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Opportunity for renewing treaty federalism, recognizing Canada’s legal pluralism, part two – OKT

Courts have ruled that Indian Act governments are subject to the Charter; however, they operate under delegated authority. The exercise of inherent power is distinct. Neither the Crown nor any of its laws — including the Constitution and Charter — are the source of inherent rights; they merely recognize them. (On the application of the Charter to Indian Act, RSC 1985, c I-5 governments, see Taypotat v. Taypotat  013 FCA 192 at para. 39.)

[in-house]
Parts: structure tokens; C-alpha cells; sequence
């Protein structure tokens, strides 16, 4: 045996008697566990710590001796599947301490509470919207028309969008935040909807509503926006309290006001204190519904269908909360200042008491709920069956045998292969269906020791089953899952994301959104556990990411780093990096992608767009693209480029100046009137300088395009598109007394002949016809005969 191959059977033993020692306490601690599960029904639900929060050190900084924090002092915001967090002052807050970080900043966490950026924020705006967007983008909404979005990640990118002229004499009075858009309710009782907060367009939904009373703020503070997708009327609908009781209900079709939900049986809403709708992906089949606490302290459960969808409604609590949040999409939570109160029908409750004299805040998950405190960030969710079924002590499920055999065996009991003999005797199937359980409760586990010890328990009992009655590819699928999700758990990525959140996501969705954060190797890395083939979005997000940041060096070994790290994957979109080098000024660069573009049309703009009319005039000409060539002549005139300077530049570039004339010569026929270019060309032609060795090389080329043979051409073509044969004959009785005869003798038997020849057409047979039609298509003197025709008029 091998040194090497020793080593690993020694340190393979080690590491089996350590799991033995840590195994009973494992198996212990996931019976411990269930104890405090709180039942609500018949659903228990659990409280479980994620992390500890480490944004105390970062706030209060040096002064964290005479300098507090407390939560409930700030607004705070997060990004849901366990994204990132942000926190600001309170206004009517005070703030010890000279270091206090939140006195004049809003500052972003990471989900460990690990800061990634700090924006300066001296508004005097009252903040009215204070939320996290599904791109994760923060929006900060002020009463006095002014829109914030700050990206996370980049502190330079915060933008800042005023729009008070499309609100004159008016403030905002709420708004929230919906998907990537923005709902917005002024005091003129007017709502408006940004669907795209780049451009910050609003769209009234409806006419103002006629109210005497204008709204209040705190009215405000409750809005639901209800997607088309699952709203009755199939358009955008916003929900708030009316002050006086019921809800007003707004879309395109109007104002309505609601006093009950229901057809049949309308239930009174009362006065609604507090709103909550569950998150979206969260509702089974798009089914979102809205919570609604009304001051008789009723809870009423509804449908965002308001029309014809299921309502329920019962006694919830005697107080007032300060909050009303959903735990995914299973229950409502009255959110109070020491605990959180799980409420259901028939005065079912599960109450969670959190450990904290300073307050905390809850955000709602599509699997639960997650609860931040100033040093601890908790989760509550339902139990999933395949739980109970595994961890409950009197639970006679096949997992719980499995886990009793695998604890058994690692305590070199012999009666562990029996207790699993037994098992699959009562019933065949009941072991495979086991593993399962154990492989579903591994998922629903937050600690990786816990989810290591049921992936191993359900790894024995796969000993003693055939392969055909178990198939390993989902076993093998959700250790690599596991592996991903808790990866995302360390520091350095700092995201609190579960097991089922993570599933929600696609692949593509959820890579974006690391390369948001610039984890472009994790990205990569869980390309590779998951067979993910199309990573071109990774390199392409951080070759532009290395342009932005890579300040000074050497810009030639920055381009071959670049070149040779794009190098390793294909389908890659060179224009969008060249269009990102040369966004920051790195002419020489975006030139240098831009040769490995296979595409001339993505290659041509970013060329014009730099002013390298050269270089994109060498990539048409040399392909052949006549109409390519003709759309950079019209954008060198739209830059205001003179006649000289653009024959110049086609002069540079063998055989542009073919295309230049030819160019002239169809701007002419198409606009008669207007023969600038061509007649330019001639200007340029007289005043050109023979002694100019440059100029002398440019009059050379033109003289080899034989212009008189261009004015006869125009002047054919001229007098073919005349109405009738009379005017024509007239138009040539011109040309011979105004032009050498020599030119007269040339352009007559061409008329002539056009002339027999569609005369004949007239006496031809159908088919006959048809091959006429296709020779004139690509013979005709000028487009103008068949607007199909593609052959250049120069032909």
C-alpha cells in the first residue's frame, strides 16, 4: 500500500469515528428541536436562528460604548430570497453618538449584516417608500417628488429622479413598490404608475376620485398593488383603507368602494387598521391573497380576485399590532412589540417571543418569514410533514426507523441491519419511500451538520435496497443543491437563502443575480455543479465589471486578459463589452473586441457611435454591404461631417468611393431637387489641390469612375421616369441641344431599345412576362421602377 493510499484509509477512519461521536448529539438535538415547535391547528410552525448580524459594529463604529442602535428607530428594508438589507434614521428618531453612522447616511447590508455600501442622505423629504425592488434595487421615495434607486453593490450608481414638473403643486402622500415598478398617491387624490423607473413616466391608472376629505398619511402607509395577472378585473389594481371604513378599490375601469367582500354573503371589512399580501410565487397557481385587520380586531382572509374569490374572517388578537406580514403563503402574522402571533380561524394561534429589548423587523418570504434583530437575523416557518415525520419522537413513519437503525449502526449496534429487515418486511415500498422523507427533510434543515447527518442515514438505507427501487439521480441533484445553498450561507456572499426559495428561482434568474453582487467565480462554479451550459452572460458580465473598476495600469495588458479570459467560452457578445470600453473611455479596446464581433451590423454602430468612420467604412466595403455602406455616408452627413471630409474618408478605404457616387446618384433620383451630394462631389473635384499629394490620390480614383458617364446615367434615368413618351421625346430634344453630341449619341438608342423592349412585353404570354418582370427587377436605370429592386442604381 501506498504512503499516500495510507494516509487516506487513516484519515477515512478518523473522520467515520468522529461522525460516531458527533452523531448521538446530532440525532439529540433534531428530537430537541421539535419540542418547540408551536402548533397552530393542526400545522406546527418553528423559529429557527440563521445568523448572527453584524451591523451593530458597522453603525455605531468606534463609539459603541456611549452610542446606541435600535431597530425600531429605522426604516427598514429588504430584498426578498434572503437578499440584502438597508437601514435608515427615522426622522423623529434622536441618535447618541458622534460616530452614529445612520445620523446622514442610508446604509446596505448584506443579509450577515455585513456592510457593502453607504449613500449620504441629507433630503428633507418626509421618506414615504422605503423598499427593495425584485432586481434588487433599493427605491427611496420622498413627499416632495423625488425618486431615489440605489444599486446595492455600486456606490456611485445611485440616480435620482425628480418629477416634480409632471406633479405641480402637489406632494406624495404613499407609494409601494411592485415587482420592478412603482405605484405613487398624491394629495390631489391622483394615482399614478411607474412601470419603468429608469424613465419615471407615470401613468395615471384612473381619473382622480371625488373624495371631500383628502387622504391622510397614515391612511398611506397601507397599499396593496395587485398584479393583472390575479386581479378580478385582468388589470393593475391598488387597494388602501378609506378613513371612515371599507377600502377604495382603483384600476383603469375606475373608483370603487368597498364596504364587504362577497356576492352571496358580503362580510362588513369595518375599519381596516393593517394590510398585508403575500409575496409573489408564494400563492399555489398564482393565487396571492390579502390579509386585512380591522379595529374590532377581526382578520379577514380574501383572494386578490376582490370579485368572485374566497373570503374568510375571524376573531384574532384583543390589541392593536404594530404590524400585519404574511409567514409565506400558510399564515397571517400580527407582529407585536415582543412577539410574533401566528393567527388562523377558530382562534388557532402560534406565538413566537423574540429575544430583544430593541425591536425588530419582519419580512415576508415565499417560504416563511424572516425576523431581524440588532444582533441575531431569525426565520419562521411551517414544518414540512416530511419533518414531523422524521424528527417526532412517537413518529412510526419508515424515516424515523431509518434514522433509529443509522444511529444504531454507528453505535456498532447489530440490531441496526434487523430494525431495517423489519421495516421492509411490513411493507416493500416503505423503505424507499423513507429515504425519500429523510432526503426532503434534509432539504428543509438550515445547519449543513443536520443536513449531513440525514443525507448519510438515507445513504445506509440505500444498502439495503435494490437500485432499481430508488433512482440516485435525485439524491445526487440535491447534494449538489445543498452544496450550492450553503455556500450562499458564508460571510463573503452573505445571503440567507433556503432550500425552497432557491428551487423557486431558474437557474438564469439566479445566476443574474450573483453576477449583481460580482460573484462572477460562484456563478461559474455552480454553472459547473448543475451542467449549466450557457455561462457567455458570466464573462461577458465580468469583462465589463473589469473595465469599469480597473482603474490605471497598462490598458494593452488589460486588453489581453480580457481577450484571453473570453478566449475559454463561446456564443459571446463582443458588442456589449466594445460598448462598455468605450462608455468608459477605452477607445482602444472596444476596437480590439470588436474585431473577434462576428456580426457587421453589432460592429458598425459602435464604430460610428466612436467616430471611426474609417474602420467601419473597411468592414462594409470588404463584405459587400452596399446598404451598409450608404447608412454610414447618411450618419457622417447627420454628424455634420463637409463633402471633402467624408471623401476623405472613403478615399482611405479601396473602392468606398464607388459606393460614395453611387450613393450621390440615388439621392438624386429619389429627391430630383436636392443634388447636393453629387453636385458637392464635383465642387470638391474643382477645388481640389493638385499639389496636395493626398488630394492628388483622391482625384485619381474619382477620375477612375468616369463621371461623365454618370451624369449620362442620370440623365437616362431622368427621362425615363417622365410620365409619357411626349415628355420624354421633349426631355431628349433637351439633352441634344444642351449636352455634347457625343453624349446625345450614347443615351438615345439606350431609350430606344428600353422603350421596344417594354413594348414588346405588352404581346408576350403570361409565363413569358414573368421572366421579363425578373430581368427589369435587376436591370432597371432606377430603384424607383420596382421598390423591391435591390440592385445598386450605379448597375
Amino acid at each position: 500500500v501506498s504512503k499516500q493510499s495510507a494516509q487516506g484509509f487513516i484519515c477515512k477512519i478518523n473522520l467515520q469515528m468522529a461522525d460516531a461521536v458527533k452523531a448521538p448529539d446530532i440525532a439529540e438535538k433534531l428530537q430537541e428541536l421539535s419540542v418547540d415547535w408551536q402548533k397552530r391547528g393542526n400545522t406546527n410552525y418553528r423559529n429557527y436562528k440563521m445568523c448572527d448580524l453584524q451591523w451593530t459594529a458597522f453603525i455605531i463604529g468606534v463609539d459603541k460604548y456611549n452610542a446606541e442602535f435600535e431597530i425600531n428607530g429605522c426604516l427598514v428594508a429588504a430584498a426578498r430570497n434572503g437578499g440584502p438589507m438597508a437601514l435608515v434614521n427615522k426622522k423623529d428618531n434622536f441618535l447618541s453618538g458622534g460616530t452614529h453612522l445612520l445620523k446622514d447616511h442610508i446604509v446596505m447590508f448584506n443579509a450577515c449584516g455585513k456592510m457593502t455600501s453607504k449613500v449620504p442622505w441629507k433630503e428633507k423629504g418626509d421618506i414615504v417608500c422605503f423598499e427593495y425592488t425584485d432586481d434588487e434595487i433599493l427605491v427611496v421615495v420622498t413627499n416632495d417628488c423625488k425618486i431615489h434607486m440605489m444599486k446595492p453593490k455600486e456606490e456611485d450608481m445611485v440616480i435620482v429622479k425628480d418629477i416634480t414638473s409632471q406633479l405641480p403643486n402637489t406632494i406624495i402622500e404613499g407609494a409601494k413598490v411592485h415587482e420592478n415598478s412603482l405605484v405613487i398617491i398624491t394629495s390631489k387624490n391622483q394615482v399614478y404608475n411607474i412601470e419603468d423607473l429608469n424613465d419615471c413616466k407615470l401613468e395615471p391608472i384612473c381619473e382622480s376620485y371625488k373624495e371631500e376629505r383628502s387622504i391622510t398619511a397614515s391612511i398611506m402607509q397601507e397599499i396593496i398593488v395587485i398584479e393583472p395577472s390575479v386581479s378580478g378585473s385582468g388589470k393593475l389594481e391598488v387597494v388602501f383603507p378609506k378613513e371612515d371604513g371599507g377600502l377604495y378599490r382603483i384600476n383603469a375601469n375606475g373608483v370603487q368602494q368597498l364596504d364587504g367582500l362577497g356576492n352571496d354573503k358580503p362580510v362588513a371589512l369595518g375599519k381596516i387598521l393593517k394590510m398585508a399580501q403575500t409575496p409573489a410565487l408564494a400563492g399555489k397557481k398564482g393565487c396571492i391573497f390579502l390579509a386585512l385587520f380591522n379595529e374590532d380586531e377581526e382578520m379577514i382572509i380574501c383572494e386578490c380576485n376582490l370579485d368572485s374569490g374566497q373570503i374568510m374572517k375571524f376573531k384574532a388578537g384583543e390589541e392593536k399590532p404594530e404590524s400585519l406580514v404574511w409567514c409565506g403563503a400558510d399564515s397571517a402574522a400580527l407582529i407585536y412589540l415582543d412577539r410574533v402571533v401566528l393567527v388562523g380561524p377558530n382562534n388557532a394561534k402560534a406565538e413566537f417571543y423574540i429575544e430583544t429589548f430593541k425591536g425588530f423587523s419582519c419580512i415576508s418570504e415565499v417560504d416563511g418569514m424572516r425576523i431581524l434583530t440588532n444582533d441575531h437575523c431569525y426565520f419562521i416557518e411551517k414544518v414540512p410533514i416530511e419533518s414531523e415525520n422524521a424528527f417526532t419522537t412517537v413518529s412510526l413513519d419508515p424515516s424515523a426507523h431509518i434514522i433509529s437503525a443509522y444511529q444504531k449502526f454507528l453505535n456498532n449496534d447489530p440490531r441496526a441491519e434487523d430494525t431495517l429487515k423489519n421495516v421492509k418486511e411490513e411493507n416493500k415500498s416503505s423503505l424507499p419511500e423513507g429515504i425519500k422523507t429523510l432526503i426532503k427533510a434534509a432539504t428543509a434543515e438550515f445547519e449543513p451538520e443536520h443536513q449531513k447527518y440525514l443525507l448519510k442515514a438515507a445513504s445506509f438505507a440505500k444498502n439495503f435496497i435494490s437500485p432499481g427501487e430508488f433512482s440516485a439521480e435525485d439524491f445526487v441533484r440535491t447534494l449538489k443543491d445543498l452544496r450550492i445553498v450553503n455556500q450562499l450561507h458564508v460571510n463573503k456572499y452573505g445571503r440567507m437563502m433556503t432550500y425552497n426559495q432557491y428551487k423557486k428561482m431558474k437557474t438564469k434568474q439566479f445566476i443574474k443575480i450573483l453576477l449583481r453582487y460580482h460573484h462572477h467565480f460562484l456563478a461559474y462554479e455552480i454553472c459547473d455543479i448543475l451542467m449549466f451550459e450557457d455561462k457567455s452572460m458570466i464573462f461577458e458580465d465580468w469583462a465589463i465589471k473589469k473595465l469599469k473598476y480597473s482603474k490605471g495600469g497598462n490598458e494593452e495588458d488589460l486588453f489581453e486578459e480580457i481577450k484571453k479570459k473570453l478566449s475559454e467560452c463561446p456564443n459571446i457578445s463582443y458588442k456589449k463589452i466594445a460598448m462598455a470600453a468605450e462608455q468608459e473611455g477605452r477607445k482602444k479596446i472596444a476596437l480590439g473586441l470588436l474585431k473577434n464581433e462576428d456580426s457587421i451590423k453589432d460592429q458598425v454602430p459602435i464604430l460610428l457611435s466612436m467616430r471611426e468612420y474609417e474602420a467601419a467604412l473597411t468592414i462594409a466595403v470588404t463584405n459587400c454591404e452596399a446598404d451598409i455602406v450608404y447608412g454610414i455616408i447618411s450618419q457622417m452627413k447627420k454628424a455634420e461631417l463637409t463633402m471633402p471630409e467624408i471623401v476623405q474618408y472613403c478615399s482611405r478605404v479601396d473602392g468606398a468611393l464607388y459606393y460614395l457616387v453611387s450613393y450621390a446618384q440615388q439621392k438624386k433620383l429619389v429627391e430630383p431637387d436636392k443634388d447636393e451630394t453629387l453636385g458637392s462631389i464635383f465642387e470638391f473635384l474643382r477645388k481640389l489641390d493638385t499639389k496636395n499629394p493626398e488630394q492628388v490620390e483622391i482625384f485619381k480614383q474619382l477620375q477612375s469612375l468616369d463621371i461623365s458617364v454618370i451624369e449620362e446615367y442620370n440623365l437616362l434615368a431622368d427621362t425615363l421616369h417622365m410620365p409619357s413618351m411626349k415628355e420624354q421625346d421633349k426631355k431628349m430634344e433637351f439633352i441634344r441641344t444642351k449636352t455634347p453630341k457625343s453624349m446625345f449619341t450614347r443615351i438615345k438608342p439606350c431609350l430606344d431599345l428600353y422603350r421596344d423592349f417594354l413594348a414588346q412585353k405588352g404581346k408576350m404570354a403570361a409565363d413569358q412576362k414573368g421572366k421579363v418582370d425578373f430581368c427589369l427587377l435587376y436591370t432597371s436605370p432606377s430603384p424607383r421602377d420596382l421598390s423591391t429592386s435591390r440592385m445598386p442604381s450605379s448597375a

Indigenous laws are external to Canadian jurisprudence and — absent the Indigenous government’s agreement — the Charter should not apply to their internal laws. Particularly not in a manner that is both automatic and which risks rendering the Indigenous nations’ own constitution and highest law null and void.

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